“It’s never just the first time,” he says. “I always have to do it again.”
Now Klauke can get down to business. It hangs navy compression gear in each locker. He places white shower sandals under each chair. He unzips the Icon bag, distributes the Navy uniforms around the room, then hangs them neatly. He exposes the team’s warm-ups. Navy at home, green on the road. Unless the team wears the purple jersey. Rules need exceptions.
He moves the massage table and the medical bags to a side room. He unwraps a bag of training equipment, foam rollers and a plastic hand on a stick to help assistant coaches during exercises. A few years ago, when the Jazz traded in for Boris Diaw, Klauke added an espresso machine to his equipment list. Klauke doesn’t like coffee, but he will drink. He needs something to keep him going. A while ago, he gave up his Fitbit because he couldn’t believe that not counting.
The final touch
With the warm-ups and uniforms in place, Klauke unzips the next bag. It is rectangular, sectioned on the inside with an 8 by 2 grid. For some, it is the most important bag.
After the last practice before the road trip, Klauke goes player by player to ask what shoes they wanted for the road trip ahead. Each man has at least two pairs, carefully packed in a suitcase. Some have three or four for this trip.
Klauke has a pair of bright orange Adidas for Donovan Mitchell, Kyries yellow for Royce O’Neale, Nike Air Maxes for Thabo Sefolosha. This season, the NBA lifted its rules limiting shoe colors, as Klauke well knows.
“They’ve been everywhere since the league changed the rules,” he said. “You see Donovan in that orange neon. Then he wears red one day, then blue and yellow, then he wears the painted Kickstradomis shoes.
“But in a way it’s easier because you don’t have to be the bad guy and tell them they can’t wear shoes because it’s not league approved.”
Shoes, however, aren’t the only individual items Klauke needs to keep track of. Almost all players and coaches have a request to fill out. There are energy drinks for some coaches and a box of assorted candy for assistant coach Alex Jensen. Gobert wants a paraben-free deodorant. Jae Crowder asks for baby oil. Mitchell’s locker, meanwhile, still gets a handful of Vicks VapoRub and Dubble Bubble gum.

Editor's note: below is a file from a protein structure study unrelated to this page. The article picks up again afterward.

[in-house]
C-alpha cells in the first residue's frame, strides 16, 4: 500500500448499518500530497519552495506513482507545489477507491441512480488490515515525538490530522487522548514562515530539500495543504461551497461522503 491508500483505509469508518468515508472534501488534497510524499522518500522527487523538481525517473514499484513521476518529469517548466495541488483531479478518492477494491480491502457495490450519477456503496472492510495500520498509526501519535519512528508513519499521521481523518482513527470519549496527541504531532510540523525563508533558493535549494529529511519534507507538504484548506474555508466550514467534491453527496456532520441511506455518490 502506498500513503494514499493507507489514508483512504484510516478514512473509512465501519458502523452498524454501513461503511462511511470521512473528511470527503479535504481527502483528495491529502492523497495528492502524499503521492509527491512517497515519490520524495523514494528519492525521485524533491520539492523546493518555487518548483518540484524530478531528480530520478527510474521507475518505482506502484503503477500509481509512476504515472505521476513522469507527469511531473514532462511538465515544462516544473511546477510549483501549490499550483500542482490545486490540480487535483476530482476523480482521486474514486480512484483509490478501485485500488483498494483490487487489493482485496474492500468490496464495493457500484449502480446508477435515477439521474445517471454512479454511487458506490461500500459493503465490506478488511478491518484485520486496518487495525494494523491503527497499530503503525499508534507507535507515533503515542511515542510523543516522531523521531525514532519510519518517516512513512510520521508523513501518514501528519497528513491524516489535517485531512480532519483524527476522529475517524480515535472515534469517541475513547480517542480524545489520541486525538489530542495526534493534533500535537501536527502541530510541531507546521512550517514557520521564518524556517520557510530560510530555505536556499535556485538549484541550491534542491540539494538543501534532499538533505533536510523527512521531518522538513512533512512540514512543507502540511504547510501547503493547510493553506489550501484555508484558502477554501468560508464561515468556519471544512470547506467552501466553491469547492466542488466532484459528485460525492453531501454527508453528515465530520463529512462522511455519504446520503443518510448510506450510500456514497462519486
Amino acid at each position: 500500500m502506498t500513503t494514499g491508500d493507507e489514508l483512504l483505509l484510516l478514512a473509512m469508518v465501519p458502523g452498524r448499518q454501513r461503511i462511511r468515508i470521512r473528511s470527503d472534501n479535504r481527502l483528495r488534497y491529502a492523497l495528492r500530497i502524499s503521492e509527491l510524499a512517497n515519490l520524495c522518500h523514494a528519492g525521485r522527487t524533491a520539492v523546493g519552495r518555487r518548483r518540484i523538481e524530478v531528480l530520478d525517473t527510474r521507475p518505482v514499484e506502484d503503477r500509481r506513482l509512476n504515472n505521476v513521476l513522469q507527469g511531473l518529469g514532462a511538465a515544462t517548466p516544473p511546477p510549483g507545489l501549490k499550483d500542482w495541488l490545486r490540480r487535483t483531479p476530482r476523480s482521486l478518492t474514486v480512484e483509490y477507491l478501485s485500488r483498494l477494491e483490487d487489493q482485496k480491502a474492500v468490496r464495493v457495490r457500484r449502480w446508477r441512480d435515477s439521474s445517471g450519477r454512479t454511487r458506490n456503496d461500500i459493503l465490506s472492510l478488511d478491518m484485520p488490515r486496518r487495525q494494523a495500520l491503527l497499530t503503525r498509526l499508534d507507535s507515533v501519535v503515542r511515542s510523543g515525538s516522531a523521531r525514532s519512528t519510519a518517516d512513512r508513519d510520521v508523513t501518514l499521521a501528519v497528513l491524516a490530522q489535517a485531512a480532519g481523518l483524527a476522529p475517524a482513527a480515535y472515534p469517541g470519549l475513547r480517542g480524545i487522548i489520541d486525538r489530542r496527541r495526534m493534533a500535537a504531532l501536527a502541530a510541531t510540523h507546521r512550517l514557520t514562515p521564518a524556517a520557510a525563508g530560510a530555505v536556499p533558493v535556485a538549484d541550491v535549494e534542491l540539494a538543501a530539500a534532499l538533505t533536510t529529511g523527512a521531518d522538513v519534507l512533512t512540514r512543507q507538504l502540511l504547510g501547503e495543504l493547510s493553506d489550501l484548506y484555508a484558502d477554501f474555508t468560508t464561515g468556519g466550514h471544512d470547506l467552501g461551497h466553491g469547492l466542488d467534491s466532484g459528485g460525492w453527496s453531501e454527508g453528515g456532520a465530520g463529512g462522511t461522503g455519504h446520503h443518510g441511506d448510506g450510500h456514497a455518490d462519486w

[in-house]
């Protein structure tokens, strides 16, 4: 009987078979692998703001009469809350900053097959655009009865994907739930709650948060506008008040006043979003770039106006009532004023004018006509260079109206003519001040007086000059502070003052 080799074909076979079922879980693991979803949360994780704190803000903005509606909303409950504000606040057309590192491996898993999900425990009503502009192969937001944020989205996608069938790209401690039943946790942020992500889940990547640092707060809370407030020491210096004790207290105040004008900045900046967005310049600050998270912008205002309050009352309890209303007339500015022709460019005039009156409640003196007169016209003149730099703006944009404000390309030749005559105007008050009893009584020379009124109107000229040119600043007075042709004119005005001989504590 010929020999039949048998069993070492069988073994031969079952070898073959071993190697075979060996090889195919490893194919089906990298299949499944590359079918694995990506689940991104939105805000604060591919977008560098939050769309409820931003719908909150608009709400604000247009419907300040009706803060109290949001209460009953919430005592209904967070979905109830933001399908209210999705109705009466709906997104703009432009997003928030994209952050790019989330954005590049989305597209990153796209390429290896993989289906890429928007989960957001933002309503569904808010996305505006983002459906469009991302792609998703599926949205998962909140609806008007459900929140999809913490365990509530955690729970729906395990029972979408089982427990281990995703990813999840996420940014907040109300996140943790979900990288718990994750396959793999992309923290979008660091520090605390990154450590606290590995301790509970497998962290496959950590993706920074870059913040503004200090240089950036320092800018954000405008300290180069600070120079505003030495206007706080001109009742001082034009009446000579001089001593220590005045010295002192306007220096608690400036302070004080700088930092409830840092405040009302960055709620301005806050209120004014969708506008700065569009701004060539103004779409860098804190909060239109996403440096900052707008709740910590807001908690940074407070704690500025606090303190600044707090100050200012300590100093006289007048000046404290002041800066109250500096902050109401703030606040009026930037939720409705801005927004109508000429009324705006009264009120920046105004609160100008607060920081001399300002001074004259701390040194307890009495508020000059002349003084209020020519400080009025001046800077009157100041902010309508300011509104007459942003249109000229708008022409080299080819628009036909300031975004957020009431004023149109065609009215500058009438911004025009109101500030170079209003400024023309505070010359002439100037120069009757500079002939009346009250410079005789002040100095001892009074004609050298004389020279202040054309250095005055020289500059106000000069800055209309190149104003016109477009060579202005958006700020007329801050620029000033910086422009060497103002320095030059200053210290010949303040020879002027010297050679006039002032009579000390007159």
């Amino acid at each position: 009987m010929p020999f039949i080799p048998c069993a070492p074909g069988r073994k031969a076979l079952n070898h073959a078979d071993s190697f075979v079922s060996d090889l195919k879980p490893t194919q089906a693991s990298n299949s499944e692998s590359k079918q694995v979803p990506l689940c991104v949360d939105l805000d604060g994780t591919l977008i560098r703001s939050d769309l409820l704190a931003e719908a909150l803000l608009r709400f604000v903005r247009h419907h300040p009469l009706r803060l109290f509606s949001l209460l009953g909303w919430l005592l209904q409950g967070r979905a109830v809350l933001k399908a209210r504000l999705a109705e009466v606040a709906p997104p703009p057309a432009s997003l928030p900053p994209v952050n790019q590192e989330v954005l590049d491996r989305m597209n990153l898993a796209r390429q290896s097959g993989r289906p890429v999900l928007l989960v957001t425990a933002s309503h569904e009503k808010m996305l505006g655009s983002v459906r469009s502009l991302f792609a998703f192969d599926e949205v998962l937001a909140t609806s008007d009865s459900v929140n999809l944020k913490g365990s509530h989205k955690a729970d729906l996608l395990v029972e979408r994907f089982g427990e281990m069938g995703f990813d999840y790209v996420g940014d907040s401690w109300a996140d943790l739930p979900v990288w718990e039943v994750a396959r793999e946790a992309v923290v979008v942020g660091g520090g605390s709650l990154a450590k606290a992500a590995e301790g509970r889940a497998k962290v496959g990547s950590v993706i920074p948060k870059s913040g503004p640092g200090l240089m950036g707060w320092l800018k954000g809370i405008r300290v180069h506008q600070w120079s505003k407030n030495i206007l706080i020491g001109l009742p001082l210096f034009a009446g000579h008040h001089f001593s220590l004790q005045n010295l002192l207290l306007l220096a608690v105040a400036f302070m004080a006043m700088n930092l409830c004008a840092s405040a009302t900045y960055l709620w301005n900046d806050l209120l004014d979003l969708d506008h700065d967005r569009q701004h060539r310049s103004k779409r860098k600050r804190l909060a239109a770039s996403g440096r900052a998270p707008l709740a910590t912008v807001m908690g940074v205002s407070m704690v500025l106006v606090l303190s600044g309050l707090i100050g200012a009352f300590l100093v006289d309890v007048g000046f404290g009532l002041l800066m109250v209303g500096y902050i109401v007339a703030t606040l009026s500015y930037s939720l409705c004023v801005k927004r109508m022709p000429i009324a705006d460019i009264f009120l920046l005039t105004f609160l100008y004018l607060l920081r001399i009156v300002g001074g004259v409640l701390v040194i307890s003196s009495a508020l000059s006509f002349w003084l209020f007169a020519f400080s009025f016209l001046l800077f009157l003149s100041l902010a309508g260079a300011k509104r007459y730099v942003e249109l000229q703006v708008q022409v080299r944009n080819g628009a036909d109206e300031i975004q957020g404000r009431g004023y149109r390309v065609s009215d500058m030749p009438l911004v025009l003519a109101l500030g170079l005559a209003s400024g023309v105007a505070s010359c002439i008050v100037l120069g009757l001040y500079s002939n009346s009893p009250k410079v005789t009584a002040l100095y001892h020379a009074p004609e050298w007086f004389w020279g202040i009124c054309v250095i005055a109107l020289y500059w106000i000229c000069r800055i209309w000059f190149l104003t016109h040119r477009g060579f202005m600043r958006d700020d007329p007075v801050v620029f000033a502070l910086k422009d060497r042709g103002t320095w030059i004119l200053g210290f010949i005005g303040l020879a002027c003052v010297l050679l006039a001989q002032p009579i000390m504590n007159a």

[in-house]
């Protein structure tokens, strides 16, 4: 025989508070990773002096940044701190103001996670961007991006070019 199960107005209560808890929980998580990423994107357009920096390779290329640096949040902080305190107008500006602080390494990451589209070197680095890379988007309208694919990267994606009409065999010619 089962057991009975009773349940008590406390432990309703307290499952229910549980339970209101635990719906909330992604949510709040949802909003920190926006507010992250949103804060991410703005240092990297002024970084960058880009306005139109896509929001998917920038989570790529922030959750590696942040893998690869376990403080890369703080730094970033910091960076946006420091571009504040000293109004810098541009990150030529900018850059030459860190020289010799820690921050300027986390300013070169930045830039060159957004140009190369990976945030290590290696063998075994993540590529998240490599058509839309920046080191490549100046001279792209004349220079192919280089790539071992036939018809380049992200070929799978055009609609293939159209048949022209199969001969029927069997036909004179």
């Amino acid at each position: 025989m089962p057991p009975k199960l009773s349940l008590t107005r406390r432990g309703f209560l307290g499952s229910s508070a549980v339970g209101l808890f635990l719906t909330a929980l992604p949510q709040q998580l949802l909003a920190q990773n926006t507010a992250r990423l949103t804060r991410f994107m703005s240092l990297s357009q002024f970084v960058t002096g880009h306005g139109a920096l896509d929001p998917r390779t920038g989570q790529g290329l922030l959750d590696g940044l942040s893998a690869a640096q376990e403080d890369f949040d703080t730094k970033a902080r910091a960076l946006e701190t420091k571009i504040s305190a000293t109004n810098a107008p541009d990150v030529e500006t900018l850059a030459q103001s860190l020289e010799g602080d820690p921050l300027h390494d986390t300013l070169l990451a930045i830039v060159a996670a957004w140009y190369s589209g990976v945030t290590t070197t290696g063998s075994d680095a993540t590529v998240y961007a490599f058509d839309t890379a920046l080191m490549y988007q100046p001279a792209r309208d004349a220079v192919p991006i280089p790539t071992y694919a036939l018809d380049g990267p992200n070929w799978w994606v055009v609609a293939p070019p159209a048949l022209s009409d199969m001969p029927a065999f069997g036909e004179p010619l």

“I don’t really know why,” Klauke said. “But you have to make sure they have what they want.”
A moment of reflection
On match day, Klauke’s schedule will be filled with the team’s filming, trips to the store to stock up on supplies, and the chaos of repackaging and loading everything onto the team’s plane.
But in a visitor’s locker room, in the calm of an empty arena, he can step back and think.
Klauke was just a kid when he started selling programs at Salt Lake Buzz Games. Soon he had been promoted to batboy and, at age 16, he joined Jazz as a ball boy. It was while visiting the locker rooms, hanging out with equipment managers and trainers, that he began to see the possibilities.
“Once I started to familiarize myself with the practices, to see the day-to-day, I knew that was what I wanted to do,” he says. “I am a huge sports fan. I have been going to games for 20 years, traveling full time for four years. See these different arenas, new, old. The history of some of these places is incredible. I never thought I would experience it all. You need to step back and pinch yourself every now and then. “
Then it’s just back to work.